4. Dawg Nation
The transformation is complete, and there’s no denying it: Georgia has officially become Alabama.
Stop me when you’ve heard this before: Upstart SEC team is on the verge of breaking out. They have skill players, they have the muscle on the interior lines – and then get their hearts ripped out.
Georgia did to South Carolina last weekend what Alabama has done to everyone in the SEC at one point or another since Nick Saban arrived in Tuscaloosa: gone on the road in a wild environment, and beat the ever loving snot out of a team that thinks it’s ready for primetime.
For years Alabama has been the denier of dreams. Now we welcome Georgia to the party.
Stroll into the moment, and suck the very life from it. It’s beautiful in its simplistic brutality.
A quick synopsis of future, similar situations for Georgia:
Sept. 22, at Missouri: The unbeaten Tigers with an offense averaging 40-plus points a game and confidence it hasn’t had since back-to-back trips to the SEC Championship Game.
Oct. 13, at LSU: The Red Stick will be pumped, and the Tigers might be unbeaten (depending on this week’s game vs. Auburn).
Nov. 3, at Kentucky: The Wildcats, fresh off beating Florida for the first time in 32 years, could still technically be in the SEC East Division hunt.
5. The Weekly Five
Five picks against the spread:
- Vanderbilt at Notre Dame (-15)
- LSU (+10) at Auburn
- Colorado State (+19) at Florida
- Alabama (-19.5) at Ole Miss
- Marshall at South Carolina (-12.5)
Last week: 2-3.
Season: 5-5 (.500)
6. A unique season
Don’t ignore Mississippi State’s easy win at Kansas State and allow it to get lost in the mundane of two uneventful weeks to begin the season.
When you win on the road against a Power 5 team for the first time since 1995, it’s a big deal. When your quarterback returns from suspension, has more than 300 yards of total offense and the chemistry clicks, that’s a big deal. When your nation-leading tackles for loss number increases to 25, that’s a big deal.
The Bulldogs aren’t going to win the SEC West (see: Alabama, denier of dreams), but don’t be shocked if this team reaches November with a chance to set the school record for wins in a season under first year coach Joe Moorhead.
Four years ago, Dan Mullen’s best team in Starkville won 10 games and was ranked No. 1 for three weeks before losing three of its last four games. That team had two chances to reach a school-record 11 wins, and failed both times in ugly losses to Ole Miss and Georgia Tech.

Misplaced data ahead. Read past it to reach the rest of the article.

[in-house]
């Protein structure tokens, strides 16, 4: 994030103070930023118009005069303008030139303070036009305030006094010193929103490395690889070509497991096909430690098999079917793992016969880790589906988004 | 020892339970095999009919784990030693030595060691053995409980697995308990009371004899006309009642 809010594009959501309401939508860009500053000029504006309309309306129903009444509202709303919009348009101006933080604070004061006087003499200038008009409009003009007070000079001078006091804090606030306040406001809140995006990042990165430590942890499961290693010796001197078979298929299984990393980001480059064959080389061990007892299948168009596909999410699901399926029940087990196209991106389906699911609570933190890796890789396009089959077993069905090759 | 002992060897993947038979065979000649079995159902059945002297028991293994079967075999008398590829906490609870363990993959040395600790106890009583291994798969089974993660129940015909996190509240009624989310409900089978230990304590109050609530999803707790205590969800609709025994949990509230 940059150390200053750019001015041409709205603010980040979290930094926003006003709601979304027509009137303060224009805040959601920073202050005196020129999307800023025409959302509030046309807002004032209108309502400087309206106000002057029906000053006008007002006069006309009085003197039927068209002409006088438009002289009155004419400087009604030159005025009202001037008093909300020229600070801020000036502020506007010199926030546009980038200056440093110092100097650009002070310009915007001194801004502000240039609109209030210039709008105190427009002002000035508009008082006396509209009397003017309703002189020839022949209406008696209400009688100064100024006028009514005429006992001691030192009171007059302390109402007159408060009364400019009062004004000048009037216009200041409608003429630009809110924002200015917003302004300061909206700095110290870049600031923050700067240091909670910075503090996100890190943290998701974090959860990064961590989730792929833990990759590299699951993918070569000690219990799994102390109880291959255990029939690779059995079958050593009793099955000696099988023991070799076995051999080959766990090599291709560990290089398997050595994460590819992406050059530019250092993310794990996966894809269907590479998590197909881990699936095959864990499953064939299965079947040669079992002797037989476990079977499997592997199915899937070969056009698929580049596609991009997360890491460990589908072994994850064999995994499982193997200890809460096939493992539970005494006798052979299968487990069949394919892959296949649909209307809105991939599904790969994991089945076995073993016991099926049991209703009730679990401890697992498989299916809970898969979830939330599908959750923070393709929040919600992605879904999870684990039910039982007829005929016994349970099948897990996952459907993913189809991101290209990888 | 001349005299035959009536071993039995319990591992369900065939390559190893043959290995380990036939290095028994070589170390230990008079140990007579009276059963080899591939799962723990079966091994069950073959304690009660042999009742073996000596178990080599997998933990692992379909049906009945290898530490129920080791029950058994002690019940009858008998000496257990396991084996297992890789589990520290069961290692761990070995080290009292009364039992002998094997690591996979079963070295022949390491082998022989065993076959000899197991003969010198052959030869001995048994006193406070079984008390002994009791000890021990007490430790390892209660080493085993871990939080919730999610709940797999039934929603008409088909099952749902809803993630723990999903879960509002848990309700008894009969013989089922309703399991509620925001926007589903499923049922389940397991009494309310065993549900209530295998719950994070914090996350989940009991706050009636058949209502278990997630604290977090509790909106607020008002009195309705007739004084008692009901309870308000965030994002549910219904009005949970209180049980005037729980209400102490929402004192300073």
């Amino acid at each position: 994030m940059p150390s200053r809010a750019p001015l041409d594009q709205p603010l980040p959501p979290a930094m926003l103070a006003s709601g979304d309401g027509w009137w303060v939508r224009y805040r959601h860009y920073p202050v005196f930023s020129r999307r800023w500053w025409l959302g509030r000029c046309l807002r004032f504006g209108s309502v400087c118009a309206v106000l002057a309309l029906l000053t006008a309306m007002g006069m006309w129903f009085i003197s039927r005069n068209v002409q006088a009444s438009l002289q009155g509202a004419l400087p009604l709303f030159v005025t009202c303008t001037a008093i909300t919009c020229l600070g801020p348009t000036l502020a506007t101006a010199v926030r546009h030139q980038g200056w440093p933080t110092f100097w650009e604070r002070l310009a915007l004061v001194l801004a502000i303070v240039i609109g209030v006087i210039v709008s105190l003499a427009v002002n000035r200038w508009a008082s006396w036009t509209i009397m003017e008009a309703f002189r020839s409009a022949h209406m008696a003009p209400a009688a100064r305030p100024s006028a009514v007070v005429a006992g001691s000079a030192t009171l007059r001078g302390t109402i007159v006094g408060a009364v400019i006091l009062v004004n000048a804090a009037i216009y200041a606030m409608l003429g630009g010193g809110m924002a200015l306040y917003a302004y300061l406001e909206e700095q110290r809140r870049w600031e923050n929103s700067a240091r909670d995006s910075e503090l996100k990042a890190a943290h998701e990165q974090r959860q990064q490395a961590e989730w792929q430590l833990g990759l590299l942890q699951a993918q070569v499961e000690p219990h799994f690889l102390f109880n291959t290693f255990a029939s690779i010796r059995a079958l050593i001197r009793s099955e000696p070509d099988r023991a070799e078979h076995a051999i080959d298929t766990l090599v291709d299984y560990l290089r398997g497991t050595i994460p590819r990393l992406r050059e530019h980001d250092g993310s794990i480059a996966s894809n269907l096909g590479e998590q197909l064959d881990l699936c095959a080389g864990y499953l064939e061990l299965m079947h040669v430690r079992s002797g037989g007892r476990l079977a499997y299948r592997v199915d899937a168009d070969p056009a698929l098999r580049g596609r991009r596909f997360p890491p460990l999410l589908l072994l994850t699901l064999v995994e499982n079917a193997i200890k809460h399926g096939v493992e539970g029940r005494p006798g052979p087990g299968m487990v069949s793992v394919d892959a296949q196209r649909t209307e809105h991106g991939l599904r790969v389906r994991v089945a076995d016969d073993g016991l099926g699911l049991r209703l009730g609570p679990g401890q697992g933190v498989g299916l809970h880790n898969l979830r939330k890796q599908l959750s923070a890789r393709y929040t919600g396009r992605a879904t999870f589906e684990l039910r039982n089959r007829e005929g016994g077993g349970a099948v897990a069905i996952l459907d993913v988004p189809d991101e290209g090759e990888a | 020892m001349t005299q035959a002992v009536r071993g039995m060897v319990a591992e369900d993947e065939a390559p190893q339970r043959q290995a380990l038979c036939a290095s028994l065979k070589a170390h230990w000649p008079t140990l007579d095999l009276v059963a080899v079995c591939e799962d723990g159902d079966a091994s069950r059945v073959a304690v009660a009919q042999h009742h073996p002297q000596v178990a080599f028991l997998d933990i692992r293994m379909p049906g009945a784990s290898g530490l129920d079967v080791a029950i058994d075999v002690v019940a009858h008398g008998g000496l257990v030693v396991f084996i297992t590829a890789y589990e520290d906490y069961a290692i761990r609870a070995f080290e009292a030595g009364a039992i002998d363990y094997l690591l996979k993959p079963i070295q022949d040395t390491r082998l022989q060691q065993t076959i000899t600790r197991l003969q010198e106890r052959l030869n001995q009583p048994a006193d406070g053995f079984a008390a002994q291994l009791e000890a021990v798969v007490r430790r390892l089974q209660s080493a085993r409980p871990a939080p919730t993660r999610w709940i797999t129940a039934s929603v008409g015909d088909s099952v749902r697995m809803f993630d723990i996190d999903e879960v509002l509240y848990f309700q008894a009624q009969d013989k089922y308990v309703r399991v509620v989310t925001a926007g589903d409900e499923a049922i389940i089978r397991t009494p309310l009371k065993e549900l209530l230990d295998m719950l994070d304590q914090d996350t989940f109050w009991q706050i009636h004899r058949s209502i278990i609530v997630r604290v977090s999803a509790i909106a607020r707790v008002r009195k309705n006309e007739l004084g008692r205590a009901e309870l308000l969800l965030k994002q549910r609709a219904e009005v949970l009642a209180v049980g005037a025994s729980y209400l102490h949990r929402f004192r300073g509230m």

This Mississippi State team might not get to Week 10 undefeated (and play on the road at Alabama like the 2014 team did), but it might have an easier road to 11 wins. The Bulldogs get Auburn and Texas A&M at home, and play LSU and Alabama on the road – and will be favored in every other game.
Split the four difficult games, and head into bowl season with a shot at 11 wins. Not a bad first year for Moorhead.
7. Gainesville, we have a problem
In the spirit of the wondrous world of Overreaction Sunday:
Let’s look at negatives first for the Florida Gators:
- Can’t stop the run.
- Safeties get lost in coverage
- Quarterback doesn’t see the field.
- Play calling has all but eliminated the team’s best offensive weapon (TB Jordan Scarlett).
- Interior lines are soft and lack the ability (or desire) to take control of a game.
And now, the positives:
The first loss to Kentucky in 32 years should have everyone on the same page: get to 6 wins. Because 6 wins means 15 extra bowl practices for young guys who haven’t been beaten down by the McElwain years and are playing out the string (because that’s coming).
The first step is this weekend against Colorado State, which last week beat Arkansas (a mirror image of the Gators in the SEC West). Lose there, and there aren’t 6 wins on the schedule.
8. Ask and you shall receive
Matt: Auburn will never be a team that can win the SEC or get to the Playoff without a quarterback that fits their system. They need a runner, like Cam (Newton) or Nick (Marshall). As much as I like (Jarrett) Stidham, he’s not a fit. Can my Tigers win big with him?
Steve: It was this game last year when Auburn realized what it was doing with Stidham wasn’t working: trying to throw play-action from a phone booth, option-oriented offense. After losing to LSU – and after Stidham completed just 9-of-26 passes – Auburn began to spread out the offense to the numbers (at times) and allow Stidham more freedom in the passing game.
He has thrown for 12 touchdowns against 4 interceptions since, and has completed nearly 68 percent of his passes. But, as one NFL scout told me this week, “he’s still not being used to get the most out of his ability.”
It no surprise that when Auburn needed it two weeks ago against Washington, the game was put in Stidham’s hands. Let’s see how much the Auburn offensive staff (including coach Gus Malzhan) has learned since the last time Auburn played LSU and Stidham struggled to simply complete passes while dealing with a ferocious pass rush.
9. Numbers game
52: Just in case this means anything to anyone: Drew Lock is on pace to throw 52 touchdown passes. Only there’s one teeny-weeny problem: the two best teams in the SEC are on the schedule (Alabama and Georgia).
The other eight games (and most likely nine, including a bowl) might just make up the difference for the guy who could be the first quarterback taken in the 2019 NFL Draft.
Lock threw an SEC-record 44 touchdown passes last season, and has 79 career touchdown passes heading into this weekend.
The SEC record for career touchdown passes is 121 by Georgia’s Aaron Murray. If Lock stays on pace and reaches 52 this season, he’ll break Murray’s career mark by two.
10. Quote to Note
Vanderbilt coach Derek Mason, whose unbeaten Commodores play at Notre Dame this week: “The best football still hasn’t been played. I’m not being greedy. I’m just asking our guys to grab exactly what’s out there to be had.”